Among Gary’s growing list of endorsements is a former political foe that resigned from his post in New Mexico because of Gary’s public support for marijuana legalization. The events in Cleveland resulted in former Department of Public Safety Secretary Darren White going on Twitter and formally endorsing Gary Johnson. I thanked him on Twitter personally for his endorsement, and asked him if he would consider campaigning for him in NM and this was his response:
He also received the endorsement of Lisa Torraco, a New Mexican State Senator that is a rather enthusiastic supporter of Johnson, citing her excitement over New Mexico potentially becoming a deciding factor in this election.
There is also the probably-calculated emphasis he has made during the campaign on the issue of Trump’s controversial immigration proposals. Johnson has a unique way of talking about this, having been the Governor of a border state. New Mexico is 47% Hispanic, which is the highest percentage among all the US states. When he paints a picture of how Trump’s policies would basically lead to racial profiling in states like New Mexico, resulting in the profiling of half a state, he is putting the issue in concrete terms that voters in his state will hear loud and clear. The only obstacle will be convincing them that a vote for Johnson is not a vote for Trump.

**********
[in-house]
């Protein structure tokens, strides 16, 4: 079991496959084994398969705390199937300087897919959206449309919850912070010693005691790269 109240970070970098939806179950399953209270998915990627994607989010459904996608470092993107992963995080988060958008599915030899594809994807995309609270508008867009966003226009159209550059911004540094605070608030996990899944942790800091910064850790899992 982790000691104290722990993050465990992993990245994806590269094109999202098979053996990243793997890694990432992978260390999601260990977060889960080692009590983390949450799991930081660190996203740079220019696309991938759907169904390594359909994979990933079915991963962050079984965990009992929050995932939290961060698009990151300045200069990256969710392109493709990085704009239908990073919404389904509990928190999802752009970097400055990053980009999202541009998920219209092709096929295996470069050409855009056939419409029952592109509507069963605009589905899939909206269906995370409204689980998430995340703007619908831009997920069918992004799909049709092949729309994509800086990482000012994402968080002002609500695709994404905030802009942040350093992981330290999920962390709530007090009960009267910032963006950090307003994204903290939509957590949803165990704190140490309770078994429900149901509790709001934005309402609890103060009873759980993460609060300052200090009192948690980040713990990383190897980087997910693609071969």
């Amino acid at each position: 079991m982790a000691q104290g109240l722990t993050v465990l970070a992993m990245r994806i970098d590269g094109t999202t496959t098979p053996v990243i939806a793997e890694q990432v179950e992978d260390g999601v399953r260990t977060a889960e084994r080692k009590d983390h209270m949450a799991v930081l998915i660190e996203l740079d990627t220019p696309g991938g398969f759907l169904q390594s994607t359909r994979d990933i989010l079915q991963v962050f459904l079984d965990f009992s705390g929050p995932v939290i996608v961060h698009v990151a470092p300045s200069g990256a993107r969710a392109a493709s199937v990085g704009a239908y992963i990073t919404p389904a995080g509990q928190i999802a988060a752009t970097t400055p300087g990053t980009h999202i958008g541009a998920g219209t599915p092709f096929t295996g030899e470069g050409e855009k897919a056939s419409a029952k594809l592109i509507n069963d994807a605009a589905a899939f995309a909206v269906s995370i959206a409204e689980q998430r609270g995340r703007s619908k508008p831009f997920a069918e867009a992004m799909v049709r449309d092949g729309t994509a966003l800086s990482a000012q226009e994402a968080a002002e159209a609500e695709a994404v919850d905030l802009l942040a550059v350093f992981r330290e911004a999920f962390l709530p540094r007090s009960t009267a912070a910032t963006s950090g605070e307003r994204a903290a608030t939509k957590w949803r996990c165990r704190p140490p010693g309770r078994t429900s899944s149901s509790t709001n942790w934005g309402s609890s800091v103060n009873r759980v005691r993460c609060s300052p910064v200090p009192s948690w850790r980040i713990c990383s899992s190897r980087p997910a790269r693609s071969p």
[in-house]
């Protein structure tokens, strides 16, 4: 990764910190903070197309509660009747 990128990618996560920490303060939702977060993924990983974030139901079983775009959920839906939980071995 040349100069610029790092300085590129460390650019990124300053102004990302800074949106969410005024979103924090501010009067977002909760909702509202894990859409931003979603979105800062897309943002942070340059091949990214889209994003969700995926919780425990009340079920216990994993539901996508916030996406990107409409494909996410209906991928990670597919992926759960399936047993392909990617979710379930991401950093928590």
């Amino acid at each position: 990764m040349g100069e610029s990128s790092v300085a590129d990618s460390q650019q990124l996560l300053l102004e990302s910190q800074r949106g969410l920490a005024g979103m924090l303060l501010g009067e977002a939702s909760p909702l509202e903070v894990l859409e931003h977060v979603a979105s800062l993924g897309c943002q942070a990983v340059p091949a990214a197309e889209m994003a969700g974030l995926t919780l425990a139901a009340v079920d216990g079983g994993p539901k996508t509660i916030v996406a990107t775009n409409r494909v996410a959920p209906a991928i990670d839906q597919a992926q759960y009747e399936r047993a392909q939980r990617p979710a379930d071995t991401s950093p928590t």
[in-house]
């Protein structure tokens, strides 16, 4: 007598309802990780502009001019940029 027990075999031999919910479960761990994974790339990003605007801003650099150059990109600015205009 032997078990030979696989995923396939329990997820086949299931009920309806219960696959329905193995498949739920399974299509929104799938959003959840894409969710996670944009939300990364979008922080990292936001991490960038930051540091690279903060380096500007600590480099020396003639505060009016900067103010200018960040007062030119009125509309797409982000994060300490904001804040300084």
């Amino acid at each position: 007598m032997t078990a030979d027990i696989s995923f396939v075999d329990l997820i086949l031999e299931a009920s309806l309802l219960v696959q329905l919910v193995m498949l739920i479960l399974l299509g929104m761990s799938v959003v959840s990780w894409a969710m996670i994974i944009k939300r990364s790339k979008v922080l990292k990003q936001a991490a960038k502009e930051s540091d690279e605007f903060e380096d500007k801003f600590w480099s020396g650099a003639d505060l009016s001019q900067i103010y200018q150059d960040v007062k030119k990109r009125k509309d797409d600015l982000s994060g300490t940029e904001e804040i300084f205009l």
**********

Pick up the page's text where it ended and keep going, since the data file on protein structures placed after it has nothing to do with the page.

3. NEW HAMPSHIRE
The slogan for Gary’s campaign has always been “Live Free,” so the Live Free Or Die State is very likely to respond well to his message. The only thing he needs to do is let them know who he is. Polls show that while he’s the only candidate with higher favorable ratings than unfavorable, 62% of New Hampshire voters still have not formed an opinion one way or the other about Johnson.
For those who don’t know why New Hampshire is a key state for Libertarians, it is the home of The Porcupine Freedom Festival (Porcfest), which is sponsored by the Free State Project. The Free State Project is an effort to convince as many Libertarians as possible to move to a single state and create “freedom in our lifetimes.” Gary Johnson has endorsed the FSP.
Interestingly, the Libertarian Party is not as strong in New Hampshire as the ethos of Libertarianism itself. If anything is an obstacle for Libertarians in New Hampshire, it will be the general feeling that working with one of the major parties is a viable strategy.
The fact that politicians in New Hampshire experience fierce competition during the election cycle, being a key battleground state during the primaries, will certainly not help. But if the unfavorable ratings of the two leading candidates is any indication, there will be a unique opportunity to divorce New Hampshire voters from their parties to entertain a third option.
When Alaska’s statehood was being debated, one of the things that was considered was whether it would be a stronghold for Democrats or Republicans. Many thought the former, due to the expectation that it would become dependent on federal support. But when petroleum reserves were discovered, the Federal government was quickly seen as more meddling than supportive. It has only voted for the Democratic presidential candidate once in it’s history.
The character of the state has always been decidedly Libertarian, given its relatively harsh living conditions and sparse population. Ron Paul had one of his best showings in Alaska, and the same is expected of Gary Johnson. Before marijuana legalization occurred anywhere, Alaska was the only state where an ounce or less of marijuana possession was legal under state law.